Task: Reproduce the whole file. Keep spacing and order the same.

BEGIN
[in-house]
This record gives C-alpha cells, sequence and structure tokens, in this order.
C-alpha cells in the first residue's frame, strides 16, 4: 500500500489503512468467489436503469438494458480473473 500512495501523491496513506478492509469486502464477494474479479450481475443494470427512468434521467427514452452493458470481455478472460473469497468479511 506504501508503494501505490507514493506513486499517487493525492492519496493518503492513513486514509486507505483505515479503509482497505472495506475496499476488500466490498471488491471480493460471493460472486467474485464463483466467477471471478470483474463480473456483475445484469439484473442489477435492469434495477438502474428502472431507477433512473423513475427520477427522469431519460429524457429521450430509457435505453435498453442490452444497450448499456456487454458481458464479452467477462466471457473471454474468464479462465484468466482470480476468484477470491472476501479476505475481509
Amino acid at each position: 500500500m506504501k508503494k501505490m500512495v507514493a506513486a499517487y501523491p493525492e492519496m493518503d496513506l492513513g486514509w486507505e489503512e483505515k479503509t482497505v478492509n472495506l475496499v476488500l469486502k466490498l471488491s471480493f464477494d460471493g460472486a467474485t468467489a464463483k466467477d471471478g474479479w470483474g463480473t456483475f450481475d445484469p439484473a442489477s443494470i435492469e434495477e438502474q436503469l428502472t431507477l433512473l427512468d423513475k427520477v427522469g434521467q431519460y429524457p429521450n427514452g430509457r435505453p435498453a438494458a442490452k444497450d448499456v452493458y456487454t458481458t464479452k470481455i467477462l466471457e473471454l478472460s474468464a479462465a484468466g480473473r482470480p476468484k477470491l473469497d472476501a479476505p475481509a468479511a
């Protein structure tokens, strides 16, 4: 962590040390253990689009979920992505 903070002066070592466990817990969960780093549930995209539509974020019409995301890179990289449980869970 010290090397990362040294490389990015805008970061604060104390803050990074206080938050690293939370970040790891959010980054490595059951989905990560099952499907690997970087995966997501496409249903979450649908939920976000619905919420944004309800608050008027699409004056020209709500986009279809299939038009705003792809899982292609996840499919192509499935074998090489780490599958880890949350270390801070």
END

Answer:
[in-house]
This record gives C-alpha cells, sequence and structure tokens, in this order.
C-alpha cells in the first residue's frame, strides 16, 4: 500500500489503512468467489436503469438494458480473473 500512495501523491496513506478492509469486502464477494474479479450481475443494470427512468434521467427514452452493458470481455478472460473469497468479511 506504501508503494501505490507514493506513486499517487493525492492519496493518503492513513486514509486507505483505515479503509482497505472495506475496499476488500466490498471488491471480493460471493460472486467474485464463483466467477471471478470483474463480473456483475445484469439484473442489477435492469434495477438502474428502472431507477433512473423513475427520477427522469431519460429524457429521450430509457435505453435498453442490452444497450448499456456487454458481458464479452467477462466471457473471454474468464479462465484468466482470480476468484477470491472476501479476505475481509
Amino acid at each position: 500500500m506504501k508503494k501505490m500512495v507514493a506513486a499517487y501523491p493525492e492519496m493518503d496513506l492513513g486514509w486507505e489503512e483505515k479503509t482497505v478492509n472495506l475496499v476488500l469486502k466490498l471488491s471480493f464477494d460471493g460472486a467474485t468467489a464463483k466467477d471471478g474479479w470483474g463480473t456483475f450481475d445484469p439484473a442489477s443494470i435492469e434495477e438502474q436503469l428502472t431507477l433512473l427512468d423513475k427520477v427522469g434521467q431519460y429524457p429521450n427514452g430509457r435505453p435498453a438494458a442490452k444497450d448499456v452493458y456487454t458481458t464479452k470481455i467477462l466471457e473471454l478472460s474468464a479462465a484468466g480473473r482470480p476468484k477470491l473469497d472476501a479476505p475481509a468479511a
């Protein structure tokens, strides 16, 4: 962590040390253990689009979920992505 903070002066070592466990817990969960780093549930995209539509974020019409995301890179990289449980869970 010290090397990362040294490389990015805008970061604060104390803050990074206080938050690293939370970040790891959010980054490595059951989905990560099952499907690997970087995966997501496409249903979450649908939920976000619905919420944004309800608050008027699409004056020209709500986009279809299939038009705003792809899982292609996840499919192509499935074998090489780490599958880890949350270390801070």